Reductive stress is the POTENTIAL for oxidative stress

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11 thoughts on “Reductive stress is the POTENTIAL for oxidative stress”

    1. Methylene Blue is very promising, I’ve been hesitating to try it because I have some other things I’d like to try.

  1. Hey.. this is re: the “Pontzer’s Burn and Metabolic Rate Mechanisms” post back in February (comments closed there, so I try here)

    Comparing the Hadza hunter gatherers and the sedentary office workers – Peat has mentioned that the Russians developed a different model of calculating metabolic rate that includes energy consumption of the brain. Maybe those office workers, though physically at rest, have engaged brains. Does it matter the type of work? Does just doing rote numbing paperwork burn as much as creative engaged thinking? I don’t know. How much is the brain of a someone engaged with their environment, scanning and figuring out how to get the things they need – the brain is highly active too. How much does it contribute to their metabolic rate.

    As for the “Why did the metabolic rates of the conscientious objectors bounce back in the Keys study but not in the Biggest Loser contestants?”
    The biggest losers were also exercising at high intensity (cardio? strength training / muscles? endurance? etc) – maybe this has something to do with wrecking their metabolism…

    1. Brains use a lot of energy. I think around 20% of all. I don’t know if there’s a way to tell the difference between brain energy usage and the rest in a living human?

  2. A bit off topic but still related:
    Lately it seems you move away from emphasizing lipolysis or having elevated FFA in the blood to be burned and signal satiety, as you have written about previously.
    Now you write about how beneficial glucose burning is and it seems yours and georgis views align quite well. (For him at least lipolysis is the devil and must be prevented in all kind of ways).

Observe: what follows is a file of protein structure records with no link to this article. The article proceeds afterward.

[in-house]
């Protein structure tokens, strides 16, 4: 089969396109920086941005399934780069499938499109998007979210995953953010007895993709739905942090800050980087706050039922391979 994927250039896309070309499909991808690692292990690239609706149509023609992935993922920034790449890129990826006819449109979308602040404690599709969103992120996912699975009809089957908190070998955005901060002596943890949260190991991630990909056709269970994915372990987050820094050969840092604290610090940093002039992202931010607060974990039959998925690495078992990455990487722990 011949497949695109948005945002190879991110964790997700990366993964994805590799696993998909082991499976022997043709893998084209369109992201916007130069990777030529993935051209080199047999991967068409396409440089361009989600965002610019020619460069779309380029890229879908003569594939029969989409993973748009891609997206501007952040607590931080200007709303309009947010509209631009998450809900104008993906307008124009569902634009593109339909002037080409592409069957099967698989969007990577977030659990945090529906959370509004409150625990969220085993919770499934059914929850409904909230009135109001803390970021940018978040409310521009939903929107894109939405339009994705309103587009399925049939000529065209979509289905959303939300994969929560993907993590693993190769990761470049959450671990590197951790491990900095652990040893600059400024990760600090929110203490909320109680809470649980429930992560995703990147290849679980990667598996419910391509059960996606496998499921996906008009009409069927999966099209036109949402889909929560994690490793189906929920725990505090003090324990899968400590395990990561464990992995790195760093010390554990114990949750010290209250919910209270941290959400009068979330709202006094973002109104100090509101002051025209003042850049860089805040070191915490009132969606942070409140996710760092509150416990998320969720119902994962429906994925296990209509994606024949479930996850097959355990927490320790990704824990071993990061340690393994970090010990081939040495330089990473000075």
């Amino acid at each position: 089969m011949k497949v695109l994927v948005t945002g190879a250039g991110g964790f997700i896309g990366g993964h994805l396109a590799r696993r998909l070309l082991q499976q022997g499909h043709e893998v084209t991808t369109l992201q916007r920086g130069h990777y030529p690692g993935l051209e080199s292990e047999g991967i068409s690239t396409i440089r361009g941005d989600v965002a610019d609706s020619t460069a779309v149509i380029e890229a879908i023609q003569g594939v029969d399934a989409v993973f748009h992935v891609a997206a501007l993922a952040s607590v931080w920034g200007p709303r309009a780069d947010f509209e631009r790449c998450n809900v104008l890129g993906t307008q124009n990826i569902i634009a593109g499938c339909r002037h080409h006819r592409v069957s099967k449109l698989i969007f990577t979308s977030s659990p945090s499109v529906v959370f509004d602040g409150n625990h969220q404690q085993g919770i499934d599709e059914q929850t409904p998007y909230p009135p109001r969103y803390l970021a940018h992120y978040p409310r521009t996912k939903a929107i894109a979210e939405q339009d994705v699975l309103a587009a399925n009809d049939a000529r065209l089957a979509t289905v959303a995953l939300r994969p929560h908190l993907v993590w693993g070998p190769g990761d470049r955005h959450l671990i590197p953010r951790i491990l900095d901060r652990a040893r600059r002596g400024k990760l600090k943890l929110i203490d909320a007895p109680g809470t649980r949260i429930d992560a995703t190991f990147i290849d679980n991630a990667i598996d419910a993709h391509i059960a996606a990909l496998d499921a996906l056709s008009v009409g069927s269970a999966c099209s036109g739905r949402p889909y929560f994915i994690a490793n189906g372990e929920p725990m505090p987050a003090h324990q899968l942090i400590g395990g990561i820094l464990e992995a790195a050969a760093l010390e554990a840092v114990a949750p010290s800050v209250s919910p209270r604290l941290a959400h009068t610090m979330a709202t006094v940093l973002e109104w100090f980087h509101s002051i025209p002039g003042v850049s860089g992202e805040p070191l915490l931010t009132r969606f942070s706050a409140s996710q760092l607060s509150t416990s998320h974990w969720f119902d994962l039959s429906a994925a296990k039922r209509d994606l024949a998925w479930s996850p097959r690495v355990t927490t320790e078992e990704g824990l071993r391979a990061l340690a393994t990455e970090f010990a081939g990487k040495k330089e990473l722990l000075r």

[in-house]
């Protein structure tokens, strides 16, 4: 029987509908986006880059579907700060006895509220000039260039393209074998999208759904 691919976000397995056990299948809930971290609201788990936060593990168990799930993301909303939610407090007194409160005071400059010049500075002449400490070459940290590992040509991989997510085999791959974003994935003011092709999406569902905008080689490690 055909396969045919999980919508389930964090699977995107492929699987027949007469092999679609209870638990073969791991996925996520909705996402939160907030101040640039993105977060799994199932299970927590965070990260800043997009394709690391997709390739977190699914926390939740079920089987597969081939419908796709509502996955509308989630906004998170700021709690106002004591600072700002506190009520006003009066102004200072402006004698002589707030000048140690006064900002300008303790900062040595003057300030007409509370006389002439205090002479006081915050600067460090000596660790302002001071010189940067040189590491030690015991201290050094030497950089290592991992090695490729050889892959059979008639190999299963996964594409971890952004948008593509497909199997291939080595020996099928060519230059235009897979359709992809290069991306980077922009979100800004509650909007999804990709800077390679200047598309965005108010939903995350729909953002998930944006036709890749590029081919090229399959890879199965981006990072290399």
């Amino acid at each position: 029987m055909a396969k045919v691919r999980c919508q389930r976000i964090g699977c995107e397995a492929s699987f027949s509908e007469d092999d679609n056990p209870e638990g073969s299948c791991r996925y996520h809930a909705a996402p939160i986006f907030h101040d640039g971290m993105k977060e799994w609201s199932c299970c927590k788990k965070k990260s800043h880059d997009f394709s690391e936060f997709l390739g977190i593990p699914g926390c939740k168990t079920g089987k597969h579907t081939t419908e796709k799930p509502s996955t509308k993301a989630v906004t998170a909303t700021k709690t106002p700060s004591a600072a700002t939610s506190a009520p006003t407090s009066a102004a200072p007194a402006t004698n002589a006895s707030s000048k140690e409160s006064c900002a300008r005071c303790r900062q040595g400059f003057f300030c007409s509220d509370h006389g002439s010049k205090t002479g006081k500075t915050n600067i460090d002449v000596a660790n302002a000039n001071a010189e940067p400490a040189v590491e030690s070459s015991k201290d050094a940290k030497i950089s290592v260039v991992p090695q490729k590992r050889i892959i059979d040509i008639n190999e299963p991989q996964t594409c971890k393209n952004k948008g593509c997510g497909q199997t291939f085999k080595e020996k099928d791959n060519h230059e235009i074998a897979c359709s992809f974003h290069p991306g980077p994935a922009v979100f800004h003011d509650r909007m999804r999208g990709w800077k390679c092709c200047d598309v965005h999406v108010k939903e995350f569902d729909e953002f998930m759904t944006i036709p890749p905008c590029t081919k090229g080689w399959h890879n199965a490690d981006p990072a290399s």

So whats your current opinion?
    Fat burning bad?
    Lipolysis bad?
    IR bad?
    Elevated FFA post prandially bad?

    1. This is a good point. My opinion HAS shifted on post-prandial lipolysis. Diabetics have high post-prandial lipolysis and this is probably why they can’t burn glucose – the ensuing NADH/acetyl-CoA blocks pyruvate dehydrogenase assuming that the fats are high in MUFA/PUFA, which are coming form stored fats if you’re obese.

      Fat burning is fine as long as it’s the right kind of fat, but again you have a problem there if you are full of stored MUFA, which is the case in obesity. This is why I’m arguing for using things such as alpha lipoic acid to help contain the inevitable rise in NADH from burning MUFA.

      Brad

  3. There is a problem here, although it is common sense that ROS can cause cell damage, what I have seen in Tibet is that people just eat pure butter and tsampa with some meat, almost no vegetables at all (no antioxidant food), And the UV rays there are terrible, the oxidative stress is very high in this kind of place, but i found they live longer, there are old people in their 90s everywhere, and there are very few cases of cancer (there are statistics less than Most of the rest of China), is it balanced because high NAD+ levels repair cell damage? Perhaps also because high AMPK levels inhibit mtor?

    1. Although ROS can damage cells when it builds up innapropriately, the generation of ROS is built into the very machinery of our cells. It’s usually a good thing. Antioxidants are dicey, they are the source of ROS as well as the sink (NADPH drives antioxidant defense and NOX enzymes use the reducing power of NADPH to create ROS). As to tsampa and butter, I’ve actually commented on this exact diet before:
      https://fireinabottle.net/the-french-diet-in-china/

    1. I hadn’t seen it, thanks for posting. I don’t find this shocking… PUFA are preferentially released by lipase enzymes and preferentially oxidized. Then you have to deal with the MUFA.

      Brad

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